Affection that is as comfortable as Grumpy’s old cardigan


From the Charlie & Mouse series

Grumpy is coming for a stay, and nothing gets better than that for two little siblings.

Grumpy is gramps, and there isn’t a grumpy bone in this old man’s body. Indeed, Grumpy is the master of dry drollery. Grumpy has come to visit Charlie and Mouse, biracial children with a white mom and an Asian dad. Their paternal grandfather, Grumpy, is a champ because he engages the kids on their turf. “You are getting big!” notes Grumpy, in this four-interlude early reader, conveyed in words that don’t fill the mouth too full and are caught in a nice syncopation. Charlie is “getting so big,” but Mouse shakes his head. “I am not getting big.” Grumpy tells him, “You are bigger than you were. You are not getting small.” After some prompting and thinking, Mouse declares, “I am getting medium.” Medium needs a little help but not a lot of help, like for swimming or reading. As for hot dogs, big likes mustard, medium not so much. (Grumpy concedes he’s medium when it comes to hot dogs.) So it goes for pouncing on sleepers and building a fort and eating pizza and lullabies. (Like mustard, singing isn’t a Grumpy thing; Charlie takes the chore.) The only slip is in the last chapter, which gets a tad mistily metaphorical and sugarcoated for the rest of the sparkling work.

Affection that is as comfortable as Grumpy’s old cardigan . (Early reader. 6-9)

Pub Date: Oct. 3, 2017

ISBN: 978-1-4521-3748-3

Page Count: 48

Publisher: Chronicle Books

Review Posted Online: July 17, 2017

Kirkus Reviews Issue: Aug. 1, 2017

Did you like this book?

No Comments Yet

An effective early chapter book conveyed in a slightly overdone gag.


Epistolary dispatches from the eternal canine/feline feud.

Simon the cat is angry. He had done a good job taking care of his boy, Andy, but now that Andy’s parents are divorced, a dog named Baxter has moved into Andy’s dad’s house. Simon believes that there isn’t enough room in Andy’s life for two furry friends, so he uses the power of the pen to get Baxter to move out. Inventively for the early-chapter-book format, the story is told in letters written back and forth; Simon’s are impeccably spelled on personalized stationery while Baxter’s spelling slowly improves through the letters he scrawls on scraps of paper. A few other animals make appearances—a puffy-lipped goldfish who for some reason punctuates her letter with “Blub…blub…” seems to be the only female character (cued through stereotypical use of eyelashes and red lipstick), and a mustachioed snail ferries the mail to and fro. White-appearing Andy is seen playing with both animals as a visual background to the text, as is his friend Noah (a dark-skinned child who perhaps should not be nicknamed “N Man”). Cat lovers will appreciate Simon’s prickliness while dog aficionados will likely enjoy Baxter’s obtuse enthusiasm, and all readers will learn about the time and patience it takes to overcome conflict and jealousy with someone you dislike.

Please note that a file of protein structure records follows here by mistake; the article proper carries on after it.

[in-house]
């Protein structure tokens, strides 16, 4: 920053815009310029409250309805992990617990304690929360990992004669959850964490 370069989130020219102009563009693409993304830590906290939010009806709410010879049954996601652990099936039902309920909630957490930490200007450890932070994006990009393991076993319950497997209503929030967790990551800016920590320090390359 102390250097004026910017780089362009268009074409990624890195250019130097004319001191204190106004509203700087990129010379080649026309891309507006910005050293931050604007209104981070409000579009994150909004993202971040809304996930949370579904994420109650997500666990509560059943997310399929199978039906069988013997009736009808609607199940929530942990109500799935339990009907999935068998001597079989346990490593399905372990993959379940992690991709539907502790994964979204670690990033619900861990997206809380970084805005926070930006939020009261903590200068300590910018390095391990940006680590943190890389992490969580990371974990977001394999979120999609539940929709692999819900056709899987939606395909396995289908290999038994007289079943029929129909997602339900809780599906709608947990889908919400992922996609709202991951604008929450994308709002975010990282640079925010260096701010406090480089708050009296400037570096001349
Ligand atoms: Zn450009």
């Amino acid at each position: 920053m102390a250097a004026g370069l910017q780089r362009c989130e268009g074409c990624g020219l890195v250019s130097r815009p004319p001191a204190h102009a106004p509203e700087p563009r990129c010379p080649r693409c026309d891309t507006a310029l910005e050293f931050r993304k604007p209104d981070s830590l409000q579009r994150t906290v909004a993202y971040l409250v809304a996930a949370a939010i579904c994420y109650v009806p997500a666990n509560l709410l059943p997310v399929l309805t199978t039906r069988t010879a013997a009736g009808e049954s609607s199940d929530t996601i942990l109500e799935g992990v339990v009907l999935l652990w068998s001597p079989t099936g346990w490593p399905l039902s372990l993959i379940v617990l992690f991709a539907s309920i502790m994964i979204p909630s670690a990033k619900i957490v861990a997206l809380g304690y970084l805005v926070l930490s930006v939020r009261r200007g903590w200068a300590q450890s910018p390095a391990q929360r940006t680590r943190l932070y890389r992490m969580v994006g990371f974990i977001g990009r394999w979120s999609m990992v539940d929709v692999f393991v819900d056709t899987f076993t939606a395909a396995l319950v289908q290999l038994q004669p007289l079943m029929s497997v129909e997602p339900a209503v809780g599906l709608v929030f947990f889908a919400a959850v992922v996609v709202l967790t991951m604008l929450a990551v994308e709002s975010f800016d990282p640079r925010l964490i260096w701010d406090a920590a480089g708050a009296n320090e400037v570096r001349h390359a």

An effective early chapter book conveyed in a slightly overdone gag. (Fiction. 6-8)

Pub Date: May 12, 2020

ISBN: 978-0-8234-4492-2

Page Count: 80

Publisher: Holiday House

Review Posted Online: Jan. 21, 2020

Kirkus Reviews Issue: Feb. 15, 2020

Did you like this book?

No Comments Yet

A second scintillating celebration of personal style and dad-daughter DIY.


From the Sparkella series , Vol. 2

Reality puts only a temporary damper on big, glittery plans for a sleepover castle.

New school friend Tam, who shared bánh mi at lunch in The One and Only Sparkella (2021), is arriving in two hours, and before that Sparkella needs to make a castle “fit for two royal highnesses.” Unfortunately, even with Dad’s help, the flimsy cardboard construction collapses as soon as Sparkella climbs inside to test it. What to do? After giving the pouting princess some personal time in the garage, Dad points the way: “I think you have to take what you have and make it SPARKLE like only you can.” And, indeed, by the time brown-skinned “Tam, Queen of Kittens” is dropped off by her grandma, a pair of folding tables have been transformed with paint, wrapping paper, and colorful fabrics into the sparkliest castle ever! Laying on saturated colors and sprays of tiny stars with a lavish hand, Barnes depicts the two young “royals” in flamboyantly decorated settings—even Dad’s motorcycle is a dazzling confection awash in bows, and Dad himself, light-skinned like Sparkella, isn’t the least decorative element considering his fondness for sporting a purple boa and outrageous eyewear when occasion demands. (This book was reviewed digitally.)

A second scintillating celebration of personal style and dad-daughter DIY. (Picture book. 6-8)

Pub Date: May 31, 2022

ISBN: 978-1-250-75076-1

Page Count: 48

Publisher: Feiwel & Friends

Review Posted Online: June 1, 2022

Kirkus Reviews Issue: July 1, 2022

Did you like this book?

No Comments Yet